ARI-1.15 The hatred of our plutocrats and reactionaries for the New Deal is alone sufficient to dispose of the charge that the State is simply the tool of the economic oligarchy. In the past, the same interests bitterly fought Woodrow Wilson’s reform program, and fought in vain. Under Cleveland the same interests were denounced by the President as “the communism of pelf” and in several clashes between the government and Big Business the latter suffered reverses and the cause of democracy scored victories. In short, the Marxian idea of the State was never valid, and in recent decades its arbitrary and fallacious character has been repeatedly demonstrated.
ARI-1.16 Where democracy is strong and mature, the State serves the interests of the masses, not of the classes. There is no reason to fear that this trend will be reversed in the future. Social and economic reforms demanded by an alert and intelligent electorate will be achieved through the State, despite the rage and clamor of the economic Tories.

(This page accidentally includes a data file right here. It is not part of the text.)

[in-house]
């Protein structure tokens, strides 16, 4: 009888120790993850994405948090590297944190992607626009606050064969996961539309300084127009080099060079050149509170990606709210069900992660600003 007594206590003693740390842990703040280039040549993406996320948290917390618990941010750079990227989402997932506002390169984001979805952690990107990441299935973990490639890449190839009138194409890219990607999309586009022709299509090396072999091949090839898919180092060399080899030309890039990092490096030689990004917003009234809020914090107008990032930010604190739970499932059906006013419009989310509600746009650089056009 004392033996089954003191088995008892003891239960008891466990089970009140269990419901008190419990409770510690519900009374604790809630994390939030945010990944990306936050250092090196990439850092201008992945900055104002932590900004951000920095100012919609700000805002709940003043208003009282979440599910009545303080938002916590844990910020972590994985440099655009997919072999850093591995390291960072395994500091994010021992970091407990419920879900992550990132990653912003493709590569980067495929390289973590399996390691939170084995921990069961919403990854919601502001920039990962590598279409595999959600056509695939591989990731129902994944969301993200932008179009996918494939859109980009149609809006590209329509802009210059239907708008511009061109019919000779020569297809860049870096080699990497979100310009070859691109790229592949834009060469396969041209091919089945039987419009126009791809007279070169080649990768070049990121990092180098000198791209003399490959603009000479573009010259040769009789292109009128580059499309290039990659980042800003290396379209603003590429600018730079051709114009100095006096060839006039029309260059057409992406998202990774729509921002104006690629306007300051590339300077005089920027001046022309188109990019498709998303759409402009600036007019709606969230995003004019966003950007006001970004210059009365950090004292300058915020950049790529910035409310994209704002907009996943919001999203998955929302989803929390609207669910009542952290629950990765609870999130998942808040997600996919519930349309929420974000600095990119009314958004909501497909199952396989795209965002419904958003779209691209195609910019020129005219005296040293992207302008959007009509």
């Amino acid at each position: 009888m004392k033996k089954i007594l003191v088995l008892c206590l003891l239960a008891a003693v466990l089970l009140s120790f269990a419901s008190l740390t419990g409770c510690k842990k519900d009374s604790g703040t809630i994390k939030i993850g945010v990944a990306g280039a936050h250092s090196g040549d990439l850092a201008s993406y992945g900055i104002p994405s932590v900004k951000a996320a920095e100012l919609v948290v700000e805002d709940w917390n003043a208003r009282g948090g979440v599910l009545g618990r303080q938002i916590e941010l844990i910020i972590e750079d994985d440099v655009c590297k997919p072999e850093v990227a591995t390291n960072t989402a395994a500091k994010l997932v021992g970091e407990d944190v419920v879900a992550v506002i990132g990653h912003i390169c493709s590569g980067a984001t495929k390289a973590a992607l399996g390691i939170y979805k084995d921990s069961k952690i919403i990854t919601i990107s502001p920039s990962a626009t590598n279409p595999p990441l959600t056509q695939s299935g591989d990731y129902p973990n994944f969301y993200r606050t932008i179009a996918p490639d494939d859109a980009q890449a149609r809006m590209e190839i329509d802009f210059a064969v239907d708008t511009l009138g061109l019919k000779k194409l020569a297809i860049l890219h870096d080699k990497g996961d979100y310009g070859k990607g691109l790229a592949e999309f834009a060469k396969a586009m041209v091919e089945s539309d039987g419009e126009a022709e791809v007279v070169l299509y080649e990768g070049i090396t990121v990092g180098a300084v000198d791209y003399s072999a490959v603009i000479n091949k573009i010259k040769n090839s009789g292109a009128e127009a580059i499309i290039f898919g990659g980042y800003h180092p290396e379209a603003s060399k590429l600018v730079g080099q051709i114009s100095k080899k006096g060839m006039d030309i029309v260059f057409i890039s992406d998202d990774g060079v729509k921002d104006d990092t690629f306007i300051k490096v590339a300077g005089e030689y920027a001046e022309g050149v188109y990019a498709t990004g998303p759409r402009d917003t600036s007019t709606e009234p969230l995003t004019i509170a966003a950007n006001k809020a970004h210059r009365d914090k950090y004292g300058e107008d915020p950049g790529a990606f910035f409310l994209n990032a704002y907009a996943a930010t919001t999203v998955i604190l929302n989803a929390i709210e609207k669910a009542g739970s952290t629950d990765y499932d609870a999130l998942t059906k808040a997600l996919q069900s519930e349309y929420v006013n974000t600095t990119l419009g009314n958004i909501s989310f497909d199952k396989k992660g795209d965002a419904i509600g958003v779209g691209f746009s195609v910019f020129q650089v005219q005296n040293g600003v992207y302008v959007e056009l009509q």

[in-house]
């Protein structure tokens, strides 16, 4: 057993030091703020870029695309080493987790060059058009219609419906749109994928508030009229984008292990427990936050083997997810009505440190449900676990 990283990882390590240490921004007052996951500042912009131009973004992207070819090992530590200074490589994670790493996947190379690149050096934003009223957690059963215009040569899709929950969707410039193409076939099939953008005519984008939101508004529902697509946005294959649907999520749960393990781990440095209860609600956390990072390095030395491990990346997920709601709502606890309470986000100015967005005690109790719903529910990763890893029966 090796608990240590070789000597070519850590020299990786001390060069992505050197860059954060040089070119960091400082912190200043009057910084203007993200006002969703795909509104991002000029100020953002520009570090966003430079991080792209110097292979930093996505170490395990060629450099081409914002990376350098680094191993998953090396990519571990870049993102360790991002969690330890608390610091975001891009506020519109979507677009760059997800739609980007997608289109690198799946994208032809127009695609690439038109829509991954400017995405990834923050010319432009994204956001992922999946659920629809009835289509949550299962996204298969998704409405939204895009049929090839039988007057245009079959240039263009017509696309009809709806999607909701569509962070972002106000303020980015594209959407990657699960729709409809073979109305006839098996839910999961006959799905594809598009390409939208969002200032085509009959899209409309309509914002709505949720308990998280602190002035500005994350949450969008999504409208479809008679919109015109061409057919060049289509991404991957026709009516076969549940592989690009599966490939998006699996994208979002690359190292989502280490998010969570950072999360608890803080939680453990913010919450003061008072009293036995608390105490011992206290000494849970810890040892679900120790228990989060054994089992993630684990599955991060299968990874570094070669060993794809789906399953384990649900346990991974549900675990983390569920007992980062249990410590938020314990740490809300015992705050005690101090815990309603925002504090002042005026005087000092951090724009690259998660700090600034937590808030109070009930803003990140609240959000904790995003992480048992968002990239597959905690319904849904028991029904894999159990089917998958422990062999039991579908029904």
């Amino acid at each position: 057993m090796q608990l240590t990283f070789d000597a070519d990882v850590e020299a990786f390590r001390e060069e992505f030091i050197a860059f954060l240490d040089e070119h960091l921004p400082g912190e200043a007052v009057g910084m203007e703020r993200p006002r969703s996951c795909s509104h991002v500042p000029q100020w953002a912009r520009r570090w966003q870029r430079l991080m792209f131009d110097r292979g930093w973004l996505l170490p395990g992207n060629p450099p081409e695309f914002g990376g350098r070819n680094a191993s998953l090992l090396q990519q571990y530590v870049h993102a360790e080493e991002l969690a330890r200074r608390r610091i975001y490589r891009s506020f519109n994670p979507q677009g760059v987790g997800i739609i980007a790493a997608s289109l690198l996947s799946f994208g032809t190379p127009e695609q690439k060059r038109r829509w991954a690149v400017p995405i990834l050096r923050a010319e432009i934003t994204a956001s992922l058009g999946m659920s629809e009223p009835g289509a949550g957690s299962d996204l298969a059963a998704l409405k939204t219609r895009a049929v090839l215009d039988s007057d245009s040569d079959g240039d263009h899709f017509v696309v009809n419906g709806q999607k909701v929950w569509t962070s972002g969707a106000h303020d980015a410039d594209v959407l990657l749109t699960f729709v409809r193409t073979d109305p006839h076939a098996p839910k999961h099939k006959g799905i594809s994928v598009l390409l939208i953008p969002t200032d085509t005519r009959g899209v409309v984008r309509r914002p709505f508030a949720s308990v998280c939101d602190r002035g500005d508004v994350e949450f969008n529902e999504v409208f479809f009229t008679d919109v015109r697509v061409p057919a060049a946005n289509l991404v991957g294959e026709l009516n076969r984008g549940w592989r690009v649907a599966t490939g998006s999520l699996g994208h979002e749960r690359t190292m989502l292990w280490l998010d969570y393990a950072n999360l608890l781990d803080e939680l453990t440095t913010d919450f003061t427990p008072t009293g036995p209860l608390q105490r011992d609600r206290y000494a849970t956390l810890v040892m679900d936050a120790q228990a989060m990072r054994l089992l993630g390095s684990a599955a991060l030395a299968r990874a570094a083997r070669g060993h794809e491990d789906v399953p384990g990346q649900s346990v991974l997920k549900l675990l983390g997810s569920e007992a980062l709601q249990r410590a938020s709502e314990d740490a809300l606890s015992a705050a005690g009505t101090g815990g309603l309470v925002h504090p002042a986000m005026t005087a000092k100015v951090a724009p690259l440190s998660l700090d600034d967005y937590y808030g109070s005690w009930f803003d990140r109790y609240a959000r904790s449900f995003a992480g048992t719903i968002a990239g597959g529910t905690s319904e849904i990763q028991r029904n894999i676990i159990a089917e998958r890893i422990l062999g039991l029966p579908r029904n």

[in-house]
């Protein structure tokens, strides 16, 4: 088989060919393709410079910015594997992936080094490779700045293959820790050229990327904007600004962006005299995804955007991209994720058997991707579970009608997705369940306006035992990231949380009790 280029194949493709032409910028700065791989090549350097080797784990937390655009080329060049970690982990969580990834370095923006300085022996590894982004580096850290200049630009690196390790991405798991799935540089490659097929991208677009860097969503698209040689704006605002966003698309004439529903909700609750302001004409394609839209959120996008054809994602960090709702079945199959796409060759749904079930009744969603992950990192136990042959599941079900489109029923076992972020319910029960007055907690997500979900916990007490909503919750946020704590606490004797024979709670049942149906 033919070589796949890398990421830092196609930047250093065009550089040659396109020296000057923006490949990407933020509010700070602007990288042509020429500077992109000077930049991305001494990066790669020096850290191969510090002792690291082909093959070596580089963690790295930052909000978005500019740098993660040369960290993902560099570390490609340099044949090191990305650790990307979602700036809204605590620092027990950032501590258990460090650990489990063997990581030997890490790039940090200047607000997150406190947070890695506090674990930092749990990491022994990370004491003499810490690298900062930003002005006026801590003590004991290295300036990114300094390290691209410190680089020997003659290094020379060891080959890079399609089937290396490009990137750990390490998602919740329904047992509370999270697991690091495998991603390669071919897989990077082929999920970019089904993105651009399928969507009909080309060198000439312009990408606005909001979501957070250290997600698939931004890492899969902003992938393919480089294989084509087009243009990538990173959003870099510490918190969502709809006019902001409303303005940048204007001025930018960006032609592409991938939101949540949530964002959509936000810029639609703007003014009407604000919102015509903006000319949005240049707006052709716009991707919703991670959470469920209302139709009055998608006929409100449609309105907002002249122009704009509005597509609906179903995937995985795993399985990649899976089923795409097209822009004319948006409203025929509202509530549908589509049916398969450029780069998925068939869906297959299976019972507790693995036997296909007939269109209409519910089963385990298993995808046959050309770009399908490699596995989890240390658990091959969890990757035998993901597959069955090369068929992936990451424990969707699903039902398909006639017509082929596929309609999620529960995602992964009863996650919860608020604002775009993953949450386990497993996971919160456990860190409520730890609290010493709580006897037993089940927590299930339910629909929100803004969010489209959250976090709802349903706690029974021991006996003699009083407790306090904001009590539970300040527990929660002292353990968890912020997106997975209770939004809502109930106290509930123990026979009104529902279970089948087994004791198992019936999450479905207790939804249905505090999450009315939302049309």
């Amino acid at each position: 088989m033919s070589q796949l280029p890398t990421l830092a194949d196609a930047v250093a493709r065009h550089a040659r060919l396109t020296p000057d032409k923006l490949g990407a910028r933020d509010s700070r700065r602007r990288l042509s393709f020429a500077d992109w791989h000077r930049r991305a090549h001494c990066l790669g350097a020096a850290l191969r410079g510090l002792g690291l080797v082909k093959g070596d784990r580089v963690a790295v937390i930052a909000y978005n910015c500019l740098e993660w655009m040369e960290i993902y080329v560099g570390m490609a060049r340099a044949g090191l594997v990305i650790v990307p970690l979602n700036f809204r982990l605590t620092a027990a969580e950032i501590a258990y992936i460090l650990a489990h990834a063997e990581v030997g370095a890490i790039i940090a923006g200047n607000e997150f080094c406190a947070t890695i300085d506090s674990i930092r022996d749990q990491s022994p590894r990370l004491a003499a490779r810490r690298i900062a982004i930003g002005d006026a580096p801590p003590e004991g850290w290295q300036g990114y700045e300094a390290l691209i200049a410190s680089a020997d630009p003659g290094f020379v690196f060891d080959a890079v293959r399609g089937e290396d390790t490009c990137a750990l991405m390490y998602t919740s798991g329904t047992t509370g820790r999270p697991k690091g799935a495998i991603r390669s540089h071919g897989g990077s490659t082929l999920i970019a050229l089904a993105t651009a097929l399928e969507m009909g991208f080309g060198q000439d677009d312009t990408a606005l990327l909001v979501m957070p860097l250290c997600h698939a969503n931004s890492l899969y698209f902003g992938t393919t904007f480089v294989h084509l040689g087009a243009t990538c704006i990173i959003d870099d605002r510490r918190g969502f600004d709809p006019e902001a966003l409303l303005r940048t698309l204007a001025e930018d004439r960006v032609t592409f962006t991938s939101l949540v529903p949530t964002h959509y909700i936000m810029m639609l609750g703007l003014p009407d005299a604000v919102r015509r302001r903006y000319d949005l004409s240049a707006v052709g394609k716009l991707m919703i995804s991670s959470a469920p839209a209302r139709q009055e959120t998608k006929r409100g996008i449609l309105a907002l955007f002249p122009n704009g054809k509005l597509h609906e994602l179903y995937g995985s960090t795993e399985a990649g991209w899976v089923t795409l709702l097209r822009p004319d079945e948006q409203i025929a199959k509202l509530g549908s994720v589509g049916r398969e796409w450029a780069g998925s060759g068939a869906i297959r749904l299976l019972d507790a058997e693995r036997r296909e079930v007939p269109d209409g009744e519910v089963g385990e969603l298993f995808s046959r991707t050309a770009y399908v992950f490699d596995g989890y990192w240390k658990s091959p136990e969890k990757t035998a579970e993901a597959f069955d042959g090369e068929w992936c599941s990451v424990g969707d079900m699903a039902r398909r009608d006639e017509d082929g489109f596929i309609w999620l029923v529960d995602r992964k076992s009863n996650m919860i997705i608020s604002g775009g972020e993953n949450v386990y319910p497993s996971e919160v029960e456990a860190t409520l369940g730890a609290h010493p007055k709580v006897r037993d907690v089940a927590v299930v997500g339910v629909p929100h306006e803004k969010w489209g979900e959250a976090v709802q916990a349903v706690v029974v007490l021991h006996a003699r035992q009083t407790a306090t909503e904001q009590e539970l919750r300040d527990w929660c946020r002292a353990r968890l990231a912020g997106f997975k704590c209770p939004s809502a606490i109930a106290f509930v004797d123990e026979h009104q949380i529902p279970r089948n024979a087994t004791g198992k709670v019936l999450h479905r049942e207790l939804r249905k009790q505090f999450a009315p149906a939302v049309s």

ARI-1.17 These considerations and facts have radically altered the attitude of many former Anarchists toward legislation, the ballot box, and democratic government. These thinkers are fighting plutocracy, not the State, and are working for substantial reforms in the existing system side by side with Socialists, advanced liberals, and Communists of the evolutionary school. Some of them, like this writer, call themselves Democratic Collectivists and Humanists. They are not indifferent to liberty, but they do not agree with the timid and doctrinaire liberals who tell us that more collectivism means less freedom for labor and the individual citizen. Government acquisition and operation of the public utilities and essential industries need not entail intellectual slavery or suppression of civil rights and freedom. The State as employer, it must be recognized, is not as a rule more benevolent than a corporation for profit, or a private monopoly, but means and techniques have been devised – and more are sure to be devised with the accumulation of knowledge and experience – with the definite view of preventing government despotism, bureaucratic arrogance and conservatism, and resistance to new ideas. The opponents of more collectivism in industry and commerce have not have not evinced proper appreciation or comprehension of the important new techniques of modern democracy. They are too prejudiced to draw the right inferences from the remarkable success of the T.V.A., for example. Fear and dislike of bureaucracy and centralization prevent clear thinking on the vital question: How can we sue government in new, constructive, and socially beneficial ways without inviting the abuses and evils long associated with dictatorships, military cabals, oligarchies, and aristocracies? Power is dangerous – but so is freedom, so is religion, so is virtue.